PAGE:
Global clean energy investment dropped in Q1 2016, despite mega-financings in UK and Norwegian wind, due to a slowdown in China and a dearth of public market equity raises
Smart energy signifies a system that is more integrated and scalable, and which extends throughout the distribution system - from businesses and homes and back to the sources of energy.
Smart Grid companies receive $110 million; Battery/Storage companies receive $54 million; Energy Efficiency companies raise $211 million
Iceland Geothermal Conference is promising an exciting set of events, presentations, field trips and social occasions. Bringing together more than 600 participants from more than 50 countries, it will be Iceland's largest geothermal event ever.
By flying halfway around the world on solar power alone, Solar Impulse has already proven that it is possible to produce a stable, 24/7 electricity supply using only renewable energy.
Brady Dennis for The Washington Post: The U.S. wind energy industry had a memorable 2015, from installing thousands of new turbines across the country to supporting a growing number of jobs. But perhaps one of the most noteworthy brights spots of the past year, according to an annual report released Tuesday by the American Wind Energy Association (AWEA), was the growing demand for wind energy from major corporations. High-tech firms such as Google Energy, Facebook and Amazon Web Services, as well as more traditional companies such as Procter & Gamble, General Motors, Walmart and Dow Chemical, have signed contracts to purchase increasing amounts of wind energy in coming years. Corporations and other non-utility customers — including some municipalities and universities — accounted for more than half of the wind power capacity sold through so-called power purchase agreements in 2015, according to the AWEA. The group said that corporate and other non-utility buyers have signed contracts for more than 4,500 megawatts of wind power capacity, or enough to power the equivalent of about 1.2 million American homes. Cont'd...
SGIP spearheads Energy Department working group focused on standardizing solar data and reducing soft costs
SGIP, SunSpec Alliance, kWh Analytics, and NREL Awarded Nearly $4 Million in Federal Funds to Boost Solar Bankability
Four organizations will lead Energy Department's Orange ButtonSM initiative and carve path to industry-wide solar data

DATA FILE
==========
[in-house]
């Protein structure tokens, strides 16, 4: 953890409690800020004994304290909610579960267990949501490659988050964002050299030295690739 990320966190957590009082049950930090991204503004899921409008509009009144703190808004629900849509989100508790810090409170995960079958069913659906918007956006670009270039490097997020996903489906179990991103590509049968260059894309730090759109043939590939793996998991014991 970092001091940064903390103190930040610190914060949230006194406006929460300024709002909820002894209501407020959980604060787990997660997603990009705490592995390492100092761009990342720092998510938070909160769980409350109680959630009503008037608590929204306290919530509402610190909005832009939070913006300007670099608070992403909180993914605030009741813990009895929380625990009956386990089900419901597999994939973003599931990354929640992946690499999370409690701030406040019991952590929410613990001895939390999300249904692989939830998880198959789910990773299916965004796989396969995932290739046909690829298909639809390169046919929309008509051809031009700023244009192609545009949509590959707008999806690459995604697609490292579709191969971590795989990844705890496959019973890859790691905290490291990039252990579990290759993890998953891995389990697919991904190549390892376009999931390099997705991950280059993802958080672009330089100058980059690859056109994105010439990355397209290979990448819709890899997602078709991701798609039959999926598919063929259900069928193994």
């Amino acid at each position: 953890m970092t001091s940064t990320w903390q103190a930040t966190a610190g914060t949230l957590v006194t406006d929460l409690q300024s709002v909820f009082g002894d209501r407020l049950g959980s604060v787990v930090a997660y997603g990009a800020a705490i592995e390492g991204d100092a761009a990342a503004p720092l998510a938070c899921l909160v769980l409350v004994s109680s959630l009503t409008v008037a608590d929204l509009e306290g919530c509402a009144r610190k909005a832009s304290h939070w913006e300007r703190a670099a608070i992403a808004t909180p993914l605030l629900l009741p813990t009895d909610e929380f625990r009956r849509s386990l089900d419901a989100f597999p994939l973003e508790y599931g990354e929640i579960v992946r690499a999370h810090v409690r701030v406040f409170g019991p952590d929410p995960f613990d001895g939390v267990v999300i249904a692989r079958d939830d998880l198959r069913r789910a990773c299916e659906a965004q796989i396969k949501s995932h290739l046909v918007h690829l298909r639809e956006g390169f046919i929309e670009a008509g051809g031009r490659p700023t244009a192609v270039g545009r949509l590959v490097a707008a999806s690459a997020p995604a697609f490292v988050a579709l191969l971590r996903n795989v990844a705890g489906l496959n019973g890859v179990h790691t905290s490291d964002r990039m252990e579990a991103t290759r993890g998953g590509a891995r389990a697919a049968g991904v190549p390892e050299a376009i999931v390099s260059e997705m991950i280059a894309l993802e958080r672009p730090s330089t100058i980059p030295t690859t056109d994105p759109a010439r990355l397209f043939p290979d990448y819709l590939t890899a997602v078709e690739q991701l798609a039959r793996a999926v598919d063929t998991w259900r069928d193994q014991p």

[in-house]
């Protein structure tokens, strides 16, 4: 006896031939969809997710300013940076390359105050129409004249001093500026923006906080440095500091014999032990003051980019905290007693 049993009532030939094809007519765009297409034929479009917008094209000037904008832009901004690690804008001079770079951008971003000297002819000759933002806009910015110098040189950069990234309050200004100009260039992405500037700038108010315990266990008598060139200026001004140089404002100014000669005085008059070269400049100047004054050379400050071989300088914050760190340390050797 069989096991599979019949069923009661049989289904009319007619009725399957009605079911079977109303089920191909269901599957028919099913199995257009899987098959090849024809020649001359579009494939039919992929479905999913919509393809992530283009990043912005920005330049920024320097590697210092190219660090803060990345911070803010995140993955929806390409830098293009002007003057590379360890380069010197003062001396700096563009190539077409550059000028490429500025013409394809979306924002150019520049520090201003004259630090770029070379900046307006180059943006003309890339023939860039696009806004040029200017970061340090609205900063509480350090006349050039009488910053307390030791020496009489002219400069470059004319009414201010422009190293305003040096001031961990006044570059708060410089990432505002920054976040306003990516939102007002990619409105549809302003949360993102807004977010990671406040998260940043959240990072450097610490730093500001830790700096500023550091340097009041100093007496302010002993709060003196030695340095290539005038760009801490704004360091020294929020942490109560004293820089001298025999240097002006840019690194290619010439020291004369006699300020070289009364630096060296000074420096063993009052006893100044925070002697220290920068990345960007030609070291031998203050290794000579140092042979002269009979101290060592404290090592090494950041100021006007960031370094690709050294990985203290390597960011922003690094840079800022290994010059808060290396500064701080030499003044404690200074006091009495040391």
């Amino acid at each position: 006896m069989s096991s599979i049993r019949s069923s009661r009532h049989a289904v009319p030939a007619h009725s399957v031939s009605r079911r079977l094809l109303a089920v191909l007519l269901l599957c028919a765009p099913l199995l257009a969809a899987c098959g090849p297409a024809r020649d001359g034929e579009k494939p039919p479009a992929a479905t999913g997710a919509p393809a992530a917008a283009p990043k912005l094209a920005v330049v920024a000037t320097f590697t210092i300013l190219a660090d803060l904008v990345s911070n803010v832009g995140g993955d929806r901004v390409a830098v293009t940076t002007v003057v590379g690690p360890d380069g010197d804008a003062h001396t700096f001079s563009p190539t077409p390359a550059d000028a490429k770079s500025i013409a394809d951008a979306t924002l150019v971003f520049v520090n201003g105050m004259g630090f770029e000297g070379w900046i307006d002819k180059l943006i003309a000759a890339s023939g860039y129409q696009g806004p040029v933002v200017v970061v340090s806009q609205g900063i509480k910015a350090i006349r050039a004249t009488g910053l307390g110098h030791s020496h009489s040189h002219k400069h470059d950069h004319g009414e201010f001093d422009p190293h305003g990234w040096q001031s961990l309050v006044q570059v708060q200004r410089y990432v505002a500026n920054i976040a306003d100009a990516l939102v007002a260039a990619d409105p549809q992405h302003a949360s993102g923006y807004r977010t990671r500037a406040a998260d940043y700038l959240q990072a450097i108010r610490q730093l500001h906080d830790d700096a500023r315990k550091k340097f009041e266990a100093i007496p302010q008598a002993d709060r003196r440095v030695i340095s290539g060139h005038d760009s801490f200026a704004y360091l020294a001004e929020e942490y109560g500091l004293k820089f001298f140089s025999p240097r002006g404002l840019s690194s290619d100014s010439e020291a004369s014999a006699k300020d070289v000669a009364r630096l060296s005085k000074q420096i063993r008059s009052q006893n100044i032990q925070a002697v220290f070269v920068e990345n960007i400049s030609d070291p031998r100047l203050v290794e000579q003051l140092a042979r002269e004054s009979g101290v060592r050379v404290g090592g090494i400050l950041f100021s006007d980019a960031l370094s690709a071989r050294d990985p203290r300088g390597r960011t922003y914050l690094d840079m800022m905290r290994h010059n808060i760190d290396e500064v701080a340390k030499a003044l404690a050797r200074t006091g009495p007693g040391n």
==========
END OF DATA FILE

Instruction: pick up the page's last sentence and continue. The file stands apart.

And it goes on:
Rhone Resch has announced his decision to step down as President and CEO of the Solar Energy Industries Association (SEIA) on May 31st, 2016. SEIA will name an interim leader and begin the executive search process before his departure.
Universal access to renewably-generated electricity could be within the foreseeable future, with cleaner air and water as the side effects. Better public transportation systems will make life more enjoyable for commuters all over the country, as will a self-sustaining energy economy.
Project will increase company's wind energy equal to 85 percent of annual customer use
Natural Power appointed to support proposals for Kite Power test site at RAF West Freugh.
The incredible growth of Turkey's geothermal sector will be featured at IGC Türkiye, the Congress in the Heart of the Geothermal Industry in Turkey, with partners Ormat and Exergy and an exciting EBRD workshop preceding the event.
Polysilicon price extends gains this week as shortage situation in China continues to reverberate. As some Chinese polysilicon makers leverage strategic supply curtailment, polysilicon supply remains tight in China. Meanwhile, the demand in China has strengthened amid the extensive capacity expansion of downstream wafer manufacturers. Hence, as supply shortage situation panics polysilicon buyers, Chinese supplier are able to drive the price quote up successfully. On the other hand, as affected by the price uptrend in China, polysilicon suppliers also follow to increase their price quotes outside China with success.
Sam Grobart for Bloomberg: There are 332,519,000 cubic miles of water on the planet. That's 352,670,000,000,000,000,000 gallons just sloshing around out there. Anyone who's ridden or been tossed by a wave has a sense of the kinetic energy contained in our perpetually moving oceans. If we could harness it, it could provide a clean, renewable source of energy. But efforts to turn our oceans into power generators—often in the form of "aqua-mills," windmill technology adapted to water—have foundered on the complexity of their many moving parts in the corrosive and remote environs of the sea. A new approach, developed by a company called Oscilla Power, applies all that kinetic energy to a solid piece of metal instead of using it to turn the blades of an impeller. That creates an alternating magnetic polarity in the metal that can be converted into electrical current. Oscilla's technology, which is nearly solid-state, may prove far more durable than any other ocean-power project, increasing the chance to draw power from our oceans cleanly, meaningfully, and endlessly. View video here:
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